breakfast service

No longer seen as the poor cousin to lunch or dinner, breakfast service is rapidly becoming the food service sector’s cash cow for venues willing to put in the effort. By Tracey Porter

Industry veteran Francis Loughran just doesn’t get it.

The retail food and food service consultant says typically chefs will fall over themselves for any chance to show off their culinary creativity. Yet up until quite recently neither love, money nor a free set of Misono knives was incentive enough to persuade professional chefs to take on an early morning service.

“They just weren’t interested in it. It was more a case of ‘we’ll get a cook to come in and cover the morning’ while the chef concentrated his efforts on lunches, dinners and functions.”

Fortunately, times have changed and increasingly full service and quick service venues are now seeing the creative potential, and profit, in a breakfast service.

While exact figures are hard to come by—the area is considered too niche for business analysts—figures from the United States suggest that as many as four in 10 restaurants currently serve breakfast or are open during breakfast hours.

Gary Burrows, the country manager of online restaurant reservation platform TheFork (formerly Dimmi), says it is a similar situation in Australia where at least half of the 4500 restaurants that utilise the service are open for breakfast.

“Breakfast has edged its way into the cultural fabric of our cities. Eating out for breakfast now has to be one of the biggest trends in Australian dining,” Burrows says, adding that May, September and December had the highest rates for breakfast bookings last year.

Approximate number of Australian restaurants that utilise The Fork platform and offer a breakfast service.

Source: The Fork

Clearly, it’s not just consumers who are benefiting from the move by hospitality venues to open their doors earlier.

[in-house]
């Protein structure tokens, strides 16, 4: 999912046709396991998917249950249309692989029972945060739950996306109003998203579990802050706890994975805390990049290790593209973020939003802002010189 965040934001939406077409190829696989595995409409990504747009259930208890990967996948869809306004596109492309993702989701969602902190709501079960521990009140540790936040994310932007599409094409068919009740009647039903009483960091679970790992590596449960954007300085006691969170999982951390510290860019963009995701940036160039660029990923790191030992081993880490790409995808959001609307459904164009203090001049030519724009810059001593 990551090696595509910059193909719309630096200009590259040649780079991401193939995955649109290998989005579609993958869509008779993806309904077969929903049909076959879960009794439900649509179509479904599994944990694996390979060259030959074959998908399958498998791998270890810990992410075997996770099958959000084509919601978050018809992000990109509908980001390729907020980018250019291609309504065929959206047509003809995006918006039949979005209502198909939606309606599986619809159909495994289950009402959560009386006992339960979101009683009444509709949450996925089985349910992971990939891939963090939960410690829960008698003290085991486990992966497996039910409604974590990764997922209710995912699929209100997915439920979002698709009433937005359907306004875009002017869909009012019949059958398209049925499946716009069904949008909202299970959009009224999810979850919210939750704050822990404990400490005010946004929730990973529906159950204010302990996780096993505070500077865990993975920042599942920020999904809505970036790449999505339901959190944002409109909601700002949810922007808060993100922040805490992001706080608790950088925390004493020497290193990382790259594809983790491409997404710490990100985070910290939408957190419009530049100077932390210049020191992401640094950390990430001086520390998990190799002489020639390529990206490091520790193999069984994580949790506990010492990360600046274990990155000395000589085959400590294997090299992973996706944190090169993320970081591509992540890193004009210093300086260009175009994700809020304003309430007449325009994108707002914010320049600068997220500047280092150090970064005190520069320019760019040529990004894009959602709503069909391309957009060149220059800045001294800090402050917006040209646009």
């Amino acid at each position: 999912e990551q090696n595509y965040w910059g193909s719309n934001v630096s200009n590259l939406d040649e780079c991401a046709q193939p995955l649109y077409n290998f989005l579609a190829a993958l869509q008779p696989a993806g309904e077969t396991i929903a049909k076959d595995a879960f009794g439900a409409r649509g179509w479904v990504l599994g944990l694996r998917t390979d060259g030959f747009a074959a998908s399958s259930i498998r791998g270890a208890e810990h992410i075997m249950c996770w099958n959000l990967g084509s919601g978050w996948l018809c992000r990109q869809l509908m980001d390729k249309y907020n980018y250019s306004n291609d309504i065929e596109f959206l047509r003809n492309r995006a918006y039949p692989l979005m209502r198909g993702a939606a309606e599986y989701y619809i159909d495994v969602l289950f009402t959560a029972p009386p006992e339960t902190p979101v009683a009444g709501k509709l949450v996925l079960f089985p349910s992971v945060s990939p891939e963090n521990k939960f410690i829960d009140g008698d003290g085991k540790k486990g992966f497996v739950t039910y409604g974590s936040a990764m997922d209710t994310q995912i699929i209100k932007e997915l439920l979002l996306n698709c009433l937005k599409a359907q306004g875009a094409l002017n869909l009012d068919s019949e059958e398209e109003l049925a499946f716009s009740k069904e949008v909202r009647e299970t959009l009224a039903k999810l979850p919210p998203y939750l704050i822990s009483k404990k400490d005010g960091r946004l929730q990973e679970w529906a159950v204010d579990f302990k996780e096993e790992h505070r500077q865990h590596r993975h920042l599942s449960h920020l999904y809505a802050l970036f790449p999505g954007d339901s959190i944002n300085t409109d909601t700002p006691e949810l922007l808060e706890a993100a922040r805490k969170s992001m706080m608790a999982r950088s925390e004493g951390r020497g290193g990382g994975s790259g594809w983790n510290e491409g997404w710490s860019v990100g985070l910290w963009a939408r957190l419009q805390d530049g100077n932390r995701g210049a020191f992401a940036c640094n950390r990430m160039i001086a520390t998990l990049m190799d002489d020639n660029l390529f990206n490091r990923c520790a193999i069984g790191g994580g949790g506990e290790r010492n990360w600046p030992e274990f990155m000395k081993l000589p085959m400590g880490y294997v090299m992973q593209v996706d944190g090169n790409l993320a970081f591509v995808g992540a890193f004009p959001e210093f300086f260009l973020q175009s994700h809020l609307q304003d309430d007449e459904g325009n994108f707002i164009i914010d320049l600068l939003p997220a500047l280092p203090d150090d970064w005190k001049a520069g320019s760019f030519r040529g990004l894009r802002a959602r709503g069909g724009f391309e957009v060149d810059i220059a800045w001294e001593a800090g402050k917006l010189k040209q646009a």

Dataessential—a trends analysis group for the American food industry—says the morning daypart has been a prime source of incremental revenue over the past few years, particularly for limited service restaurants, many of which it claims, have notably created or expanded their morning offerings. The group, which conducts triennial surveys of 300 operators and 1000 consumers to get their thoughts on the breakfast segment, discovered operators of convenience stores (CS) and quick service restaurants (QSR), in particular, have witnessed the largest gains in breakfast sales over the past 12 months, with 64 per cent of CSs and 46 per cent of QSRs seeing an increase in revenue from breakfast.

Loughran, the owner of Future Food consultancy, has been involved in the food service industry for nearly 40 years, and says there are three distinct types of breakfast customer: those who take a “grab and go” approach, those who purchase out of necessity and finally those who eat a planned breakfast.

The value in offering a breakfast service that caters to all three is obvious, he says. 

“Breakfast has advanced to a daypart equally as respected as the others. The net profit from breakfast can be phenomenal because you’re getting profit from the coffee, you’re getting high profit from inhouse bakery items such as muffins and pastries and you’re also getting a high profit from other items such as eggs.”

But that’s not to say that venues interested in offering a breakfast service can expect to charge unreasonably and maintain a profitable business, he says.

“The average food cost is 26 to 32 per cent for any [food service venue] but food and labour costs have to be controlled on breakfast as well. It’s all about making sure that venues realise that people now put a value on breakfast and if the breakfast doesn’t excite or doesn’t provide food that comforts… [the chances of it being successful are slim].”